GOTHAM INDEPENDENT FILM AWARDS SUBMISSION DEADLINE IS SEPTEMBER 14TH Signaling the official kick-off for the film awards season, IFP's Gotham Independent Film Awards honor the filmmaking community, expand the audience for independent films, and support the work that IFP does behind the scenes throughout the year to bring such films to fruition. Distribution companies or producers who have self-distributed their films in 2012 have two weeks remaining to submit 2012 releases for consideration in the following categories: Best Feature, Best Documentary, Breakthrough Director, Breakthrough Actor, and Best Ensemble Performance. The deadline for these submissions is 5pm EST on September 14, 2012. Nominees in all categories will be announced on October 18th. This year's Gotham Awards will take place on Monday, November 26th at Cipriani Wall Street in New York City. Applications, along with full criteria for all awards, are available here.
In This Newsletter
Editor's Note
Hammer to Nail Review
The Ambassador
Little Birds
Mads Brügger, The Ambassador
Gotham Independent Film Awards Submission Deadline is September 14th
Fest Deadlines
Hammer To Nail

For the Fox News crowd, the Central African Republic could be seen as the future they've been waiting for: a skeleton government that rules hand in hand with ruthless, unregulated business interests over a scarred and scared population tamed with free wine and/or summary executions when they get out of hand. In The Ambassador, Mads Brugger ups the ante on the Sacha Baron Cohen gag of creating a caricatured persona for himself and traveling to a genuinely scary place (the CAR is arguably even more dangerous than the American backwoods explored by Borat and Bruno). It allows him to shed light on and satirize rampant corruption and abuse of power, while keeping miles away from any Michael Moore heavy-handedness.
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New In Theaters
THE AMBASSADOR In Mads Brugger's The Ambassador, the filmmaker/journalist journeys to the Central African Republic posing as a foreign diplomat wishing to open a match factory. However, Brugger has another goal in mind - to uncover the inner workings of the blood diamond trade. Like his Sundance award-winning film The Red Chapel, Brügger's latest has been described as simultaneously hilarious and insightful. You can read Damon Smith's interview with Brugger here.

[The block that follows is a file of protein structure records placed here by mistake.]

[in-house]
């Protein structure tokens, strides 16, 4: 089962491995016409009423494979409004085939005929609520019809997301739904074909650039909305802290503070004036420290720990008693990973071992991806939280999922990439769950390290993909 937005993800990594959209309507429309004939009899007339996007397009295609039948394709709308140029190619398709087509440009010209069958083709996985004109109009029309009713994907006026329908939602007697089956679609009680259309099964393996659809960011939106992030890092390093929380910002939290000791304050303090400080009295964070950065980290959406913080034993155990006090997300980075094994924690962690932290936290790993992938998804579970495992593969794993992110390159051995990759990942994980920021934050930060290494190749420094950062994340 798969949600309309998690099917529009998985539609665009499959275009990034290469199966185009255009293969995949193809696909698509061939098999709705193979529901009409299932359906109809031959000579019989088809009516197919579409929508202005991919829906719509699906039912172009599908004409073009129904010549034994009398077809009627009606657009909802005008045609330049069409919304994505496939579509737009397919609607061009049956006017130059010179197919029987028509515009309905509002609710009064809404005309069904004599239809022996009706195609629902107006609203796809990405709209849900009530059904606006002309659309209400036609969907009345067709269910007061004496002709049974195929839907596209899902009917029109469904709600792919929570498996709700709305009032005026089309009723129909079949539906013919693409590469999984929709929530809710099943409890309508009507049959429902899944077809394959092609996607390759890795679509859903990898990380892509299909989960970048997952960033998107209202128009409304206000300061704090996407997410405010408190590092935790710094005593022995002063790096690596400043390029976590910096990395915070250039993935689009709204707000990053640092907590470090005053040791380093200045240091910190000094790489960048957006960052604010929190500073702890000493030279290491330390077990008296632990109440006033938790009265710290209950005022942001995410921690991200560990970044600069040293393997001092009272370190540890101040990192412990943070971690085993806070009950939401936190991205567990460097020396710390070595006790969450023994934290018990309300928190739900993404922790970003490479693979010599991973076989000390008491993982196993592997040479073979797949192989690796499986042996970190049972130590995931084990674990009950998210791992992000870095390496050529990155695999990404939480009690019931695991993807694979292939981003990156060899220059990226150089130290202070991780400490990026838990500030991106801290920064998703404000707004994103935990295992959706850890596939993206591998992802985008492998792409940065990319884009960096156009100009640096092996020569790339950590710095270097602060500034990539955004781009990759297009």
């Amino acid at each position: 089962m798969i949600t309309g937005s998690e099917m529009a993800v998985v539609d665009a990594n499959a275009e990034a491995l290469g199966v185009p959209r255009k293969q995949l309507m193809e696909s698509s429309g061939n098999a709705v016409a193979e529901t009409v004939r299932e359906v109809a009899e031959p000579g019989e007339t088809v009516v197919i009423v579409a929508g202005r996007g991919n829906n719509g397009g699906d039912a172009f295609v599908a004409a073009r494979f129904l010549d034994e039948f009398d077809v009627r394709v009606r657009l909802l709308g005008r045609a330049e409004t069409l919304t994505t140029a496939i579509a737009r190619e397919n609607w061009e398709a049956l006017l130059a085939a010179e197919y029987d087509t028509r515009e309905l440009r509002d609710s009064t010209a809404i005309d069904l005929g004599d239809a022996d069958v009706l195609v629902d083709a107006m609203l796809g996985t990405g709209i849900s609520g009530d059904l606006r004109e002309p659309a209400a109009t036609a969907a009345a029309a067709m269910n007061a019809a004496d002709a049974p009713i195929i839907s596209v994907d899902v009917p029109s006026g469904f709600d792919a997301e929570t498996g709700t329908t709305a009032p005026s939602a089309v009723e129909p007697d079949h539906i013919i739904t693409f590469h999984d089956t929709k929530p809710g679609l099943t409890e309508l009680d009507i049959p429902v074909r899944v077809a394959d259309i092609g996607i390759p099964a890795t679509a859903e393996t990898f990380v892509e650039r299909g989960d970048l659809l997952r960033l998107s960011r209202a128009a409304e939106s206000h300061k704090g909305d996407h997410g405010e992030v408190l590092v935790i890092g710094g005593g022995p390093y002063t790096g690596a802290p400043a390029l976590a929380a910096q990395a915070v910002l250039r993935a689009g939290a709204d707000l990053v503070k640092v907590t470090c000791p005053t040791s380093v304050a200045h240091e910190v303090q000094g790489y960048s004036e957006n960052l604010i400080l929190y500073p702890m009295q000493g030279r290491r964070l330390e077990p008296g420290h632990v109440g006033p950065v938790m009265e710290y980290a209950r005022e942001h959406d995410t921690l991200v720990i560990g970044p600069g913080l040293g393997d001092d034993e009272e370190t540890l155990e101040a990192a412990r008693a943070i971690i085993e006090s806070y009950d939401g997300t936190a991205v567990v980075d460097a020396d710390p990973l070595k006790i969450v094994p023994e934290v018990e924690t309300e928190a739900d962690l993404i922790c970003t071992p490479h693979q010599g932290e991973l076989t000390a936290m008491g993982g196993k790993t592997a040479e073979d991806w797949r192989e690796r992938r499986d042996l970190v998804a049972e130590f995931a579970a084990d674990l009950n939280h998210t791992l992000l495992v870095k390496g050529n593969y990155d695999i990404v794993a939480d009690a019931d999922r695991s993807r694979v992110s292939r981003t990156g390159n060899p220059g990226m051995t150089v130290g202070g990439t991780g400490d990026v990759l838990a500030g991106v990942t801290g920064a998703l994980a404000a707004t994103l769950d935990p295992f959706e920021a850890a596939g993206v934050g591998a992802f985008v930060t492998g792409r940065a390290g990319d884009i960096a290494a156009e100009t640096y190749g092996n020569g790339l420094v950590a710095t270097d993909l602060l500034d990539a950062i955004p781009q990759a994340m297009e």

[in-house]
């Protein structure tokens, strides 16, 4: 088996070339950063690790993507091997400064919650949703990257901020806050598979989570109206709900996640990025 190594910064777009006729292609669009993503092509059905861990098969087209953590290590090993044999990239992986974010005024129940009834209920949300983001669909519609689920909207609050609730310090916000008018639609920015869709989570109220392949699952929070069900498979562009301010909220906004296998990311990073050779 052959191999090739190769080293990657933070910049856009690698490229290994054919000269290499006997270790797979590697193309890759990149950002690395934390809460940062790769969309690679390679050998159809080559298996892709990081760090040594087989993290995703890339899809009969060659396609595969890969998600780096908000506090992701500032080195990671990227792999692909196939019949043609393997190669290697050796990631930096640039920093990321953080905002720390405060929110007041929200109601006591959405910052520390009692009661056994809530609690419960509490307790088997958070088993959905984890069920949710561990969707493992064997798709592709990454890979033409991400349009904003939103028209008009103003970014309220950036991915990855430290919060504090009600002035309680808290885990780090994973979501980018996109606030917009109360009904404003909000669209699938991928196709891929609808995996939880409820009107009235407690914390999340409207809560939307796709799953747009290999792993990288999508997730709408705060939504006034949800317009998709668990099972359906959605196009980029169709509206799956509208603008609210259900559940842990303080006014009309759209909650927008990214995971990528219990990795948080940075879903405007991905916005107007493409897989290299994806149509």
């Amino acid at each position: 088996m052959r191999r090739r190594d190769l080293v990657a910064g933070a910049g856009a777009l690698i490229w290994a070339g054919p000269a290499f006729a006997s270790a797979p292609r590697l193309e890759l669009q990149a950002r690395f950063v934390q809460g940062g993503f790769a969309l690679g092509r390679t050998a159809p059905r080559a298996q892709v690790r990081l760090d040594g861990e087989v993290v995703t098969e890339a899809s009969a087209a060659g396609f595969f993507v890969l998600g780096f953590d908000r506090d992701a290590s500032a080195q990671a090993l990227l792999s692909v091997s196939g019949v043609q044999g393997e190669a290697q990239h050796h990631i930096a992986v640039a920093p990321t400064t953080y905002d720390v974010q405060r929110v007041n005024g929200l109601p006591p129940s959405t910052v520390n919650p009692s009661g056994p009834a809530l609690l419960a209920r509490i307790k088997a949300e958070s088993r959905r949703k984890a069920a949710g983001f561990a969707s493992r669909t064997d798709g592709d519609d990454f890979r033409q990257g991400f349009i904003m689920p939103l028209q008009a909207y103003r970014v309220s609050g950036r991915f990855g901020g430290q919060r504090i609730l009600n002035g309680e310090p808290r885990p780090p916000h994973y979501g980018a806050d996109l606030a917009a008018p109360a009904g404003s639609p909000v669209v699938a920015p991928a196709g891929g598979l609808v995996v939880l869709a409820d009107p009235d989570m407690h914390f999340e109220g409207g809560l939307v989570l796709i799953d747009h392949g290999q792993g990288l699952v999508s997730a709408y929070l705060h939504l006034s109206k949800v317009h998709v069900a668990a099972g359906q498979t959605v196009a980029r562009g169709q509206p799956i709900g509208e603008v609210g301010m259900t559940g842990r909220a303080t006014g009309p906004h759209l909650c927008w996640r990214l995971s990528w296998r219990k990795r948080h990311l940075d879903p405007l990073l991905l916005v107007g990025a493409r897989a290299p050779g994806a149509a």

LAWLESS John Hillcoat's Lawless follows the true-life exploits of the Bondurant brothers (Shia LaBeouf, Tom Hardy and Jason Clarke), a bootlegging gang from Franklin County, Virginia. Musician Nick Cave (who also scored the film with Warren Ellis) wrote the script based on Matt Bondurant's novel The Wettest Country in the World, a chronicle of his grandfather and great-uncles. Lawless features a stellar cast including Gary Oldman, Jessica Chastain, Guy Pearce, Mia Wasikowska and Dane DeHaan.
LITTLE BIRDS In Elgin James' Little Birds, 15-year olds Lily (Juno Temple) and Alison (Kay Panabaker) are best friends living near the Salton Sea. Lily aches to leave their hometown while Alison is reluctant to go anywhere beyond the familiar. That is until they meet three kids who take them on a road trip to Los Angeles. Little Birds also stars Leslie Mann, Kyle Gallner and Kate Bosworth. To coincide with the release of Little Birds this week, R. Kurt Osenlund interviewed Temple for Filmmaker.
Recent Blogs
This week on the blog, Howard Feinstein reviews The Good Doctor (pictured left), Michael Murie discusses Frontline, and Nick Dawson shares the trailer for Ben Wheatley's Sightseers.

To read more posts from our blog, click here.
Newest Web Article

Two years ago, Danish filmmaker Mads Brugger received heaps of praise and a certain level of notoriety for his North Korea documentary, The Red Chapel, a surreally funny glimpse at the repressive routinization of daily life inside the hermit kingdom that won the Grand Jury Prize for international documentary at Sundance. To some, the controversial film was merely a highwire stunt: Brugger managed to gain entrance to the totalitarian state (along with two gagmen, one a self-described "spastic") by posing as a communist theater director attempting to mount a comedy in the interest of cultural exchange. The disadvantages of his unique position on the inside grow from slight irritation at being continually shadowed by his nosy minder, Mrs. Pak, to near total abasement at an anti-American rally.
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Festival Deadlines
San Diego Black Film Festival
Regular Deadline: August 31
Late Deadline: September 28
WAB Deadline: October 31
Festival Dates: January 31 - February 3

Phoenix Film Festival
Earlybird Deadline: August 30
Regular Deadline: October 29
Late Deadline: November 28
WAB Deadline: December 14
Festival Dates: April 4 - 11

Sundance Film Festival
Official Submission: August 31
Late Submission: September 24
Festival Dates: January 17 - 27